American adults watch traditional TV for over 4 hours per day on average.
Looking at this number, a political communication strategy focusing solely on TV ads may seem like a good idea at first. But there are two problems with that:
1. You won’t reach all of your target audiences. A closer look at the demographics of TV watchers will prove this.
The chances of your TV ad reaching younger adults reduces significantly.
2. You won’t be able to reinforce the message. People are exposed to different screens (showing different ads) throughout the day. On average, only 40% of people remember an ad. This reduces the likelihood of the message being conveyed.
This data proves that political communication through a single channel won’t get you anywhere.
For better impact, you need an approach that delivers your message to your target audience across multiple channels to get the desired mindshare. This post will help you set up a strategy.
We’ll go through all the major channels that your campaign can leverage to develop an effective political communication strategy.
Steps to develop a political communication strategy
The steps involved in developing a communication plan include the following.
1. Defining the target audience
Understanding everything about the voter base you will be targeting. This includes:
- Defining who they are – the demographics, region they belong to, etc.
- Understanding their pain points – to craft your campaign messaging to persuade voters.
- Past affiliations and voting behavior – a voter id campaign will get you this data, which helps you segment them (supporters, undecided, etc.) and frame your messaging.
This data helps you decide the best communication channel and its objective, which are the next two steps.
2. Identifying the most important communication channels
Next, you will have to figure out the channels your target audience relies on for information. For example:
- Newspapers and TV ads – for people above the age of 50.
- Social media – for young adults, somewhere between the ages of 18-30.
- Email and social media – for people between the ages of 30-50.
This helps you prioritize the channels you must focus on for political communication.
3. Defining the objectives
While the final objective is the same, each channel will work in its own way to get people there. So having objectives for each of them will help you better focus your efforts. For instance:
- Social media – to raise awareness and encourage people to share the message to get more attention through word of mouth.
- Television – ads to reach out to a mass audience to introduce and pique their interest in your candidate.
- Texting/calling – to engage with supporters and remind them to take action (like getting out and voting or volunteering/donating).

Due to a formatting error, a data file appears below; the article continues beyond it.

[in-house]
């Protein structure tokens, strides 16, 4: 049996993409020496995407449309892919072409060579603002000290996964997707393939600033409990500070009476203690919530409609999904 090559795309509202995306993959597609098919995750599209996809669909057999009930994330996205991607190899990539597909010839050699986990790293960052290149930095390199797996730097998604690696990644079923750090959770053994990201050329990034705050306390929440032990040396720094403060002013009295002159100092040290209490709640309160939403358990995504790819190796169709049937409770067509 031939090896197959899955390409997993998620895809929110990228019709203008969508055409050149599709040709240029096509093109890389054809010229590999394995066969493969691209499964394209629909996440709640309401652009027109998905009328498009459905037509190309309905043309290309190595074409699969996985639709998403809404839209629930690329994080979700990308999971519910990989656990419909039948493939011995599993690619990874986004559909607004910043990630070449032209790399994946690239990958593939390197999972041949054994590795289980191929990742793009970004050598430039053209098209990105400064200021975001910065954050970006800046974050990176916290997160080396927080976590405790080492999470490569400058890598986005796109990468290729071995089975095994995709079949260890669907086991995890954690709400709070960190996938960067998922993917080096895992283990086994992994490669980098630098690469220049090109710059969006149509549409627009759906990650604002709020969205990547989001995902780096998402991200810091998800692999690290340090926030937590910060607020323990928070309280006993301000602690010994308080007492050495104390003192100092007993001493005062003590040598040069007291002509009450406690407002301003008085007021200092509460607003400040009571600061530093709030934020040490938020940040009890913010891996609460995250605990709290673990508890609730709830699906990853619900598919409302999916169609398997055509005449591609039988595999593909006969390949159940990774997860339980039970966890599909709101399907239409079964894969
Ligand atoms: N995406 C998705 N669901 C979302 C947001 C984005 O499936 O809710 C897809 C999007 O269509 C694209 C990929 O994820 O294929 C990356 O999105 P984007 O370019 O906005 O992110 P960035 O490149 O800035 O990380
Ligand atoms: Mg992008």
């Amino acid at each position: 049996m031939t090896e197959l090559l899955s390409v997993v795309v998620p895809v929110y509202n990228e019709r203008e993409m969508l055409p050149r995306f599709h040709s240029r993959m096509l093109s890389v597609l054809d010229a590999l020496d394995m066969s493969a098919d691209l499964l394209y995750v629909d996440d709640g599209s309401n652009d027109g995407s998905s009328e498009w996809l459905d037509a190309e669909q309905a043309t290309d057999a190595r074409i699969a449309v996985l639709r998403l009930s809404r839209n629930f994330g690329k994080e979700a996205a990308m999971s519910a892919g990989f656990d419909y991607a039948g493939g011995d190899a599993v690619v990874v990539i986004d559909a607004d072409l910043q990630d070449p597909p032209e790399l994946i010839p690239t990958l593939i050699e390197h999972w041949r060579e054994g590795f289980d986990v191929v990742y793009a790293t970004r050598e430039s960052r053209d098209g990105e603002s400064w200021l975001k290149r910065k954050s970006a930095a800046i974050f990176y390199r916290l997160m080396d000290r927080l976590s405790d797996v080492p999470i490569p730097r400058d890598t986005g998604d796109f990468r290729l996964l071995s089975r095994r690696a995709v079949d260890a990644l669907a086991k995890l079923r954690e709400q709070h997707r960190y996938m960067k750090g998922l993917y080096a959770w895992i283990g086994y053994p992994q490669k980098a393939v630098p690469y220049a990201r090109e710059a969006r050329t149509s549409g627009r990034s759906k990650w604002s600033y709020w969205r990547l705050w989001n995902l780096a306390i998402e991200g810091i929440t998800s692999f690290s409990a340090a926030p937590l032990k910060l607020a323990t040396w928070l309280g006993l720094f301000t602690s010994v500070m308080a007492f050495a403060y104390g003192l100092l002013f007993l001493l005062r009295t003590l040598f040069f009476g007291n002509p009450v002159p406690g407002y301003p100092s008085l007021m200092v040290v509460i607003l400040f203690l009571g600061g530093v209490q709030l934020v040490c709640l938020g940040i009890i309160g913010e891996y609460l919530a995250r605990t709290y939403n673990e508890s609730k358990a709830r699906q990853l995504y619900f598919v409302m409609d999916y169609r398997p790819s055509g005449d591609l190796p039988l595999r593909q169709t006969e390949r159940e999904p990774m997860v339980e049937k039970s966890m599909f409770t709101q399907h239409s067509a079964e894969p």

Each channel will add new supporters to the journey. Depending on their level of engagement, you’ll nurture them and lead them to the final objective.
4. Creating strategies for each channel
Since every communication channel works differently, the tactics for each would differ too. For instance:
- Endorsement ads for TV – having someone voters trust endorse the candidate builds more credibility than ads that have candidates talking about themselves.
- Paid ads on social media – search and social ads have great targeting options, but social media has better demographic targeting, making them more personalized.
- Peer to peer texting – helps engage supporters better by enabling volunteers to answer their queries and address concerns they may have than text blasts.
|For tips on political advertising strategies, check out this post:|
→ The ABCs of Political Advertising
Now that you know how to create a plan let’s take a closer look at the major political communication channels you can leverage for your campaign.
Political communication channels
Typically, the media outlets that campaigners need a plan for include:
- Print media: This includes written words or images on a hard copy. For example, newspapers, posters, banners, etc.
- Broadcast media: Channels that broadcast images or sounds (or both) like television and radio.
- New media: This is an umbrella term that encompasses all the latest digital or electronic communication like email, social media, online communities, etc.
Each of these outlets consists of different mediums that help you achieve a different objective.
Political communication through print media
Communication objective: Awareness and Providing information
Through newspapers, political communication typically includes press releases to either introduce the candidate, spread the message, or more information about the campaign. They are also used to respond to an opponent’s action/statement.
Generally, campaigns hire publicity agencies to write and distribute press releases to the news networks. The network then publishes the information as received or as investigated by their journalists.
Alternatively, you can also send press releases through distribution services, which pass it on to their publications to be published as received. This is typically for online publications.
Here’s an example of a newspaper clipping announcing a mayoral candidate:
- Focus on a single issue or story. Press releases are supposed to be concise, so talking about multiple things is not recommended.
- Get to the point in the first paragraph. You don’t have to build a narrative. Keep it short and support it with relevant data/info. Longer press releases may cost more or require more time to be published, and it’s hard to make them engaging.
- Provide links or contacts (especially if it is an event announcement) for voters to follow-up.
Communication Objective: Awareness, List building, GOTV